The transmission elephant in the room
By Rosana Francescato
Most Americans want to save money, and most Americans want the US to deploy more renewable energy. What most Americans don’t realize is that we can do both — by generating more of that energy close to home.
The traditional thinking is that economies of scale make large, remote power plants more economically viable. But a new study by Vibrant Clean Energy shows that’s very far from being the case.
Two key findings came out of the study:
- If we deployed enough large solar and wind farms to decrease CO2 emissions by 95% by 2050, Americans would pay $385 billion more for power over the next 30 years.
- If we scale up local solar+storage in addition to and in coordination with utility-scale renewables, we can achieve the same clean-energy goals while saving $473 billion.
Economies-of-scale thinking ignores transmission costs
These results may seem surprising on first glance. Shouldn’t economies of scale make large-scale power generation cheaper?
But this way of thinking ignores the fact that remote energy generation results in booming, though often invisible, transmission costs.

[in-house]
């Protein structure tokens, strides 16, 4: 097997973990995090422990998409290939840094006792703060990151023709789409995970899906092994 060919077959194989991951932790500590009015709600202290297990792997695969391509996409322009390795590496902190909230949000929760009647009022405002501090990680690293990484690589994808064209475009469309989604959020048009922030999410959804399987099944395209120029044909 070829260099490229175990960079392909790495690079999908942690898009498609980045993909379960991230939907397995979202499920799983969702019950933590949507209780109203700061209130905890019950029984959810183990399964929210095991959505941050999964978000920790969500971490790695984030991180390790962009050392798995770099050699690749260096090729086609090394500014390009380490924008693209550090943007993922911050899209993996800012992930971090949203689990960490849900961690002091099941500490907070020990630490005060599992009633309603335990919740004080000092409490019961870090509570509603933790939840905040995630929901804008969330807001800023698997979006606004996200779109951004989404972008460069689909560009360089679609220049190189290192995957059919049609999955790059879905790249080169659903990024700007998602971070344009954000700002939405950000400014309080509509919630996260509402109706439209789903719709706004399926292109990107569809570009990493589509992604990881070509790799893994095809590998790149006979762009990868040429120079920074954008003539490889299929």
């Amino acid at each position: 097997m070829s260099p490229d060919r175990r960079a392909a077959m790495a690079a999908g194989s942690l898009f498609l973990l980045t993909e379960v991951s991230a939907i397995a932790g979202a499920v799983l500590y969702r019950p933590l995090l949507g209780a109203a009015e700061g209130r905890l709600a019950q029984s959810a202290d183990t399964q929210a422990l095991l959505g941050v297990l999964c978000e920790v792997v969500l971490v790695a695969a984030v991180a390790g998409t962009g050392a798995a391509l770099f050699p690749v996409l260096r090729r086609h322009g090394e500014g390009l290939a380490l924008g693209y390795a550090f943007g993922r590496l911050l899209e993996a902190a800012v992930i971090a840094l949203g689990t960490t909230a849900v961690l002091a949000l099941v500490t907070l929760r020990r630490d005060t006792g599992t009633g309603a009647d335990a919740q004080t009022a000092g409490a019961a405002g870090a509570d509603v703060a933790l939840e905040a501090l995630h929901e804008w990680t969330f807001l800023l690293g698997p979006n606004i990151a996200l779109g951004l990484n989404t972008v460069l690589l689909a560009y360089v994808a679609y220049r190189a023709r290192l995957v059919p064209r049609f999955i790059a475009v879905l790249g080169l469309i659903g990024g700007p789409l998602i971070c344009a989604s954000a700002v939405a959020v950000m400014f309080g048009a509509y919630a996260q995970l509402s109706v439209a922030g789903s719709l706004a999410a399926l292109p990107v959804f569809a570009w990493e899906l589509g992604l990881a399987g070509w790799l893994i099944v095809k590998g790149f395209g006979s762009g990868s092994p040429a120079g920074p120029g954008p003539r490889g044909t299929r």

Large-scale, remote energy generation looks cheaper when we don’t account for the “shipping and handling” costs of moving the energy from where it’s generated to where it’s used. These costs are generally invisible to both ratepayers and the entities procuring the energy — community choice aggregators (CCAs) and investor-owned utilities (IOUs). But they’re the fastest-growing part of electricity bills; in many areas, it may soon cost more to transmit energy than to generate it.
California is a case in point. Currently, most of the state’s ratepayers are charged Transmission Access Charges whether or not the energy they use travels across the transmission system. But the CCAs and IOUs ignore the transmission costs when they buy energy, since those costs are passed on to ratepayers.
As a result, the CCAs and IOUs often end up buying energy from distant sources — energy that requires billions of dollars of inefficient transmission lines to reach customers. The more remotely generated energy is bought, the more transmission infrastructure has to be built to deliver it, needlessly driving up California’s energy bills. And fewer clean local energy projects get built.
Unlike remotely generated electricity, locally generated electricity does not require a massive transmission network to move electricity from source to customer. When this major advantage is priced into the total cost of energy, clean local energy is much more competitive — and actually less expensive in many cases: